X mod m Since a
X mod m Hence, the least significant mixed base digit a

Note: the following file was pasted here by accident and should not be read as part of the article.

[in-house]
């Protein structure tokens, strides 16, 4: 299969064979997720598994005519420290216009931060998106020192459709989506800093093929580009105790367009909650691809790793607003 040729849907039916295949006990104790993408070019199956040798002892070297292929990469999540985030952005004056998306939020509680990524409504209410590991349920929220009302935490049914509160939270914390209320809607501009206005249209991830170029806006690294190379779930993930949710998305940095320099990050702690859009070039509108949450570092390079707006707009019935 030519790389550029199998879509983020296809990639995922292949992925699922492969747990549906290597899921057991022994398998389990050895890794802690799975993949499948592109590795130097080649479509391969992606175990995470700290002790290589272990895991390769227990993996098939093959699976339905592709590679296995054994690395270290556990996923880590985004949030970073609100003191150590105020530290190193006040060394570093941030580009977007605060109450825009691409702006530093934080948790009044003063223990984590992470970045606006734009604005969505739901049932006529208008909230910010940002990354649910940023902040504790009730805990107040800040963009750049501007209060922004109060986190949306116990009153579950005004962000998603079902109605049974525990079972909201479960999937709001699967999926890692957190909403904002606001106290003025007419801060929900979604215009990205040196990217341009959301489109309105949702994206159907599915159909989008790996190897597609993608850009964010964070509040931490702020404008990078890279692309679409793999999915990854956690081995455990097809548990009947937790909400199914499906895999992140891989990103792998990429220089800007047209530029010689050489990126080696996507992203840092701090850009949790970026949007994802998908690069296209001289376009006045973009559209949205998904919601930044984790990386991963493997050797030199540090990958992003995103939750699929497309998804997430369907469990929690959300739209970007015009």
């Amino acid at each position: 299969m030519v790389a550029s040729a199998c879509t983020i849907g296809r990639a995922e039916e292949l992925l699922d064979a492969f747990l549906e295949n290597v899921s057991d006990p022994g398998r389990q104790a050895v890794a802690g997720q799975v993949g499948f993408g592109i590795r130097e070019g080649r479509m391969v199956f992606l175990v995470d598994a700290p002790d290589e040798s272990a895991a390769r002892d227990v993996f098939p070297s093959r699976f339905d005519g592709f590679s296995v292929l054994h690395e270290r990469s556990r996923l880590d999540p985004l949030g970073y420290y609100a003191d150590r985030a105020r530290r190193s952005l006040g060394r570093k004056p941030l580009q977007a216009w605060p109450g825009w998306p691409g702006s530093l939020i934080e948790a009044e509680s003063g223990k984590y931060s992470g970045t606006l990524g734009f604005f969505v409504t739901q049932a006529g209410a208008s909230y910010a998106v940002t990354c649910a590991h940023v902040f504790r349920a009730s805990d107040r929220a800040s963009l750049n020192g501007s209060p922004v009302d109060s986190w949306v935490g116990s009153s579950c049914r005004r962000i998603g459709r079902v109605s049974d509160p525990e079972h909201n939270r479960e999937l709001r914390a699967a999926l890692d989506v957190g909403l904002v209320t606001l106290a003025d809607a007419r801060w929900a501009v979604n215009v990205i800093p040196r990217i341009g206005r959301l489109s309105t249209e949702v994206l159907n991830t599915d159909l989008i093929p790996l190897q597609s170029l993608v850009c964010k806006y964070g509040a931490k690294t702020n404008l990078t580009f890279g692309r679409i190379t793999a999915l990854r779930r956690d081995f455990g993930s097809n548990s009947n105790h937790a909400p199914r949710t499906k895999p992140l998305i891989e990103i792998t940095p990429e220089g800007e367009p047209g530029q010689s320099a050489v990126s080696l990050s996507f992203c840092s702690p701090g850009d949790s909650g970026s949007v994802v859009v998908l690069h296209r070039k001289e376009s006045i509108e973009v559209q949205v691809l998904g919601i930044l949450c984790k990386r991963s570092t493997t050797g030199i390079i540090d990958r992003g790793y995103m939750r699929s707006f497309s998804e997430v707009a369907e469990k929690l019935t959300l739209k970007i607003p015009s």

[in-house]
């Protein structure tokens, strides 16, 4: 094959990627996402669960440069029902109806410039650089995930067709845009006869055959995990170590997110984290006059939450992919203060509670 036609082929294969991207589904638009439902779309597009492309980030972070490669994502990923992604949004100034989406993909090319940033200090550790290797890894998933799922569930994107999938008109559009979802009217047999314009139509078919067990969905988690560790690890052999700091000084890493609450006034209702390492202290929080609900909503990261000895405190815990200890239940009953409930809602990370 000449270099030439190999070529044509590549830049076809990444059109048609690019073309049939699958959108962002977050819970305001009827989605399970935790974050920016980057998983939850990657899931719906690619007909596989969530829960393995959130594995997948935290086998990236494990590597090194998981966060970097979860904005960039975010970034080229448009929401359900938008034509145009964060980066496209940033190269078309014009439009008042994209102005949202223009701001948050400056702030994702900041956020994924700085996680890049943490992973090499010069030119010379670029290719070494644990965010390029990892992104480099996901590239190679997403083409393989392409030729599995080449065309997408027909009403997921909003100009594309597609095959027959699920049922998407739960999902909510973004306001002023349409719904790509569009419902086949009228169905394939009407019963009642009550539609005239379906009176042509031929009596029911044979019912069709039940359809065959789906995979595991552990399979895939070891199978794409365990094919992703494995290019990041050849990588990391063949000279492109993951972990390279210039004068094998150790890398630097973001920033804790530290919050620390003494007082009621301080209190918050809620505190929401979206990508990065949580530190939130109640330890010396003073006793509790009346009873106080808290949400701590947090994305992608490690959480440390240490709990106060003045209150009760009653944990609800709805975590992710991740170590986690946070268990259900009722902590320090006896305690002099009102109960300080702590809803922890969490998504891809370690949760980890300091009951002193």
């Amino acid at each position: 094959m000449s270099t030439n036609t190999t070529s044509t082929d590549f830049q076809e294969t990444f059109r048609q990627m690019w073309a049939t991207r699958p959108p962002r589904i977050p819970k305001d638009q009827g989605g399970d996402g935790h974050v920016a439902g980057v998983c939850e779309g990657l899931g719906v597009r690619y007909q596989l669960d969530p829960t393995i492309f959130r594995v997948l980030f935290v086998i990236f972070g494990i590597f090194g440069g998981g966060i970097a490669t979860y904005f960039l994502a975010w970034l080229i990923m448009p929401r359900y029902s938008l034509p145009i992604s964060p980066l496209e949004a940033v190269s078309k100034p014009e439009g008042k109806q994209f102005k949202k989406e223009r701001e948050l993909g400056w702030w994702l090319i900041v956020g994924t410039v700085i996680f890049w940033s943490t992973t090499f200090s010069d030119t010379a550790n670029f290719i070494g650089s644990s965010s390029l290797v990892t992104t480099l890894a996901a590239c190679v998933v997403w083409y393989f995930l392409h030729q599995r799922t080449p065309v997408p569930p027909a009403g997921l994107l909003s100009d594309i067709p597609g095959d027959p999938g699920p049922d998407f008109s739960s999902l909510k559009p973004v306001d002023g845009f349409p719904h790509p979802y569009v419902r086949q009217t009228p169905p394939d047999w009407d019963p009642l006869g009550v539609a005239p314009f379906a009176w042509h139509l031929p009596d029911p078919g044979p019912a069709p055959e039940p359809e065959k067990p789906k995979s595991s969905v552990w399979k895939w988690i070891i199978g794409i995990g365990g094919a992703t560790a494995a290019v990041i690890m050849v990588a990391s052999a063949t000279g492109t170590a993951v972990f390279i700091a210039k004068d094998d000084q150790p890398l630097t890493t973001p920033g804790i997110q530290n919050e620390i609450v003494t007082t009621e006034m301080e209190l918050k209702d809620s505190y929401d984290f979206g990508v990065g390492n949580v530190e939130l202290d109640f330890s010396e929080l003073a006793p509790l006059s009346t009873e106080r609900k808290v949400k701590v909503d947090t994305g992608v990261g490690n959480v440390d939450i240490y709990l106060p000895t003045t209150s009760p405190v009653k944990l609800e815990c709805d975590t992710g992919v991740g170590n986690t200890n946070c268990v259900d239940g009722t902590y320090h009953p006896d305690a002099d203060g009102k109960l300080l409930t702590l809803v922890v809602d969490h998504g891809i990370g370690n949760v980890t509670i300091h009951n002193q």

[(X-a The Division Remainder Zero Theorem developed in the Szabo and Tanaka text, cited above, states that given two numbers or expressions, b and c, the following property holds ##EQU5## By using Equation (11) with b equal to (X-a This process is repeated by performing successive subtraction and division steps in RNS until all mixed base digits, including any redundant mixed base digits are calculated. A numerical example illustrating use of Equations (11) and (12) is given in FIG. 5 where r The RNS to mixed base procedures described above can be used to convert from RNS to decimal representation, for human scrutiny, or to binary representation for electronic computer usage. Conversion to decimal or binary is performed by converting the RNS digits into mixed base digits and then inserting the mixed base digits into Equation (5), representing the mixed base digits and their bases in decimal or binary, respectively, then calculating X. If the computation of X were done in RNS arithmetic, an arithmetic and logic unit the size of the product of the moduli would be required. Such an arithmetic and logic unit would be prohibitively large. By converting a number from RNS to a mixed base binary or decimal representation and then calculating X in accordance with Equation (5), the need for a large arithmetic and logic unit is eliminated. One consequence of converting from RNS to mixed base representation is that time delays associated with carry propagation in the mixed base conversion process will result in the decimal or binary representations being calculated after RNS calculations have been completed. Thus only a fraction of the numbers being processed by an RNS based processor can be converted into decimal or binary representations without becoming a bottleneck. Negative numbers may also be implicitly represented in RNS representation For example, FIG. 6 illustrates how the integers from -15 to 14 may be represented in RNS form. FIG. 7 illustrates the ring corresponding to FIG. 6. Although RNS arithmetic involving negative numbers can be performed by forming a correspondence table between the negative numbers and associated positive numbers and performing intermediate computation using positive number RNS, it is frequently more useful to treat negative-and-positive-number RNS in a more direct fashion, as illustrated in FIG. 8. In FIG. 8, the order of the RNS digits is arranged such that the m A non-redundant RNS can be made redundant by the use of an additional, redundant modulus m An addition overflow detection processor which employs an additional modulus enlarges the ring to a size to which overflow could not occur, performs the addition, and determines whether or not the sum is within the valid range of the original non-redundant ring. Thus, an efficient base extension processor is required for overflow detection processors. While the base extension processor described in this application will be described with respect to its use in an addition overflow detection processor by way of example, it is understood that the base extension processor of the instant application can be used in other applications where base extension is required, for example, a multiplication overflow processor. Several numerical examples will be discussed first in order to better understand the hardware descriptions below. A new modulus m The new redundant RNS, in the illustrative example, has moduli of 7, 5, 3, and 2 and a ring circumference M The general form of the mixed base expansion resulting from the use of a redundant modulus is: ##EQU7## Or alternatively: